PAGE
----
‘Daytime. Heaviness of stone, the texture of brick. Feet clanging on a steel walkway. Light filtering through a lattice of walls, the glimpse of crumbled brick and rusted steel outside, framed by white walls. Daylight fades, light glows through mesh. Activity revealed through a solid façade.’
This building is born out of the everyday truths of architecture: it is a simple response to a brief for a 5000sqm fashion college in the centre of Glasgow, with a focus on rich material presence and a logical spatial approach.
The site on the bank of the river Clyde is on the periphery of the city’s rigidly structured urban grid, occupying a place of transition between the loose and the rigorous. Four urban conditions found in Glasgow city centre are overlaid on the site to create a paradigm of the city: courtyard block, scattered building spread, hard surface and green space. At street level, the resultant building becomes an extension of the city; a rich ground scape is scattered with pavilion buildings for public use. Above, the working program is arranged within a lattice of long spaces held by 5m deep structural beams, forming a dense courtyard block punctuated by a green pocket. From the exterior the building appears as a monolithic mass held above the ground.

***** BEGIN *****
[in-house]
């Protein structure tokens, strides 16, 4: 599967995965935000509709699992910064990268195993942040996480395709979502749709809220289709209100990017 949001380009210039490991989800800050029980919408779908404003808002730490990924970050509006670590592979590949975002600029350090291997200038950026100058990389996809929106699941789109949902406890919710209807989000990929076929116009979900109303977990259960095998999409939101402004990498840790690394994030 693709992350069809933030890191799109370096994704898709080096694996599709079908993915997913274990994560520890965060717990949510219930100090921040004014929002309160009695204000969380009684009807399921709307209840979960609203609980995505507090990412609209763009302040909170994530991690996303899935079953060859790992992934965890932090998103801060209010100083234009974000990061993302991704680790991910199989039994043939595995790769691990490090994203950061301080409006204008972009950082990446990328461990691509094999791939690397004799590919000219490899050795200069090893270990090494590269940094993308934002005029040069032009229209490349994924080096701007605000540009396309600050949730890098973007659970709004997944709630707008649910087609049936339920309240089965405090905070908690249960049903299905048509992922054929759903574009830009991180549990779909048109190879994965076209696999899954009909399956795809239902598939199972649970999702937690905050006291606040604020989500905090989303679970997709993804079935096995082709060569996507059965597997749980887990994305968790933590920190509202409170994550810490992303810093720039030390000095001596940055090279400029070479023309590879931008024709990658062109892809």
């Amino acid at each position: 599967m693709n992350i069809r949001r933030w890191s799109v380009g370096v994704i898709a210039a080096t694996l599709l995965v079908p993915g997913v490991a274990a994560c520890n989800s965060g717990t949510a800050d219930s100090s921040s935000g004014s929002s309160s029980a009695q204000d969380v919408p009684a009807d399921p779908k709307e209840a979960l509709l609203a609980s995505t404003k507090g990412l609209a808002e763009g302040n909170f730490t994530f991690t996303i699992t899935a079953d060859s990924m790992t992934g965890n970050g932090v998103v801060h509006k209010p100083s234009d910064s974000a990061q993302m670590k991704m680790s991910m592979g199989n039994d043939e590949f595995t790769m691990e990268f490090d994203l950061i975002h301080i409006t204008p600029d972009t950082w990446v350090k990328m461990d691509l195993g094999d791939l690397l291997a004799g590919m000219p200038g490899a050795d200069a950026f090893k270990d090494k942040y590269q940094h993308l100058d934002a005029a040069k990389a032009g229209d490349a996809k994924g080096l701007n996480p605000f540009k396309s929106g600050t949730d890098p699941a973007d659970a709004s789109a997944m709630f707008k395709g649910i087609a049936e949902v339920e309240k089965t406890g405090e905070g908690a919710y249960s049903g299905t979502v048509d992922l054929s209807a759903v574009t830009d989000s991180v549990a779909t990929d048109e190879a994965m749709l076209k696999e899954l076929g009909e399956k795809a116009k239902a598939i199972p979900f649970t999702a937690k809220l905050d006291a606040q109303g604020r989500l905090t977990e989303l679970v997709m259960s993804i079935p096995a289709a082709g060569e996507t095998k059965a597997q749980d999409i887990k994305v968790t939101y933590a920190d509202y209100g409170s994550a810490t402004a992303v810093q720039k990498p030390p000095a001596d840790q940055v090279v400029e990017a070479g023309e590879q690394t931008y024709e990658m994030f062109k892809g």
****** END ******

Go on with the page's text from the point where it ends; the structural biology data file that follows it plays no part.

Fashion is seen as an industry, as the art of fabrication. The studios are designed as large container boxes flooded with light from above, diffused by a saw tooth roof that reflects the industrial past of Glasgow. Adaptable devices such as temporary walls and pop-up spaces move on runners, allowing the students to change and adopt the space as their own. The architecture forces the students to cross between studios to circulate, which facilitates cross-fertilization between year groups and enables a rich, non-hierarchical learning experience.
The spatial conditions of ‘frame’ (long spaces) and ‘pocket’ (pavilions, pop-ups) create the form which mirrors the arts school’s programmatic requirements. The building is a delicate recast of the existing urban condition of ‘G1 4HJ’, aiming to create not a sense of otherworldliness, but of familiarity and permanence.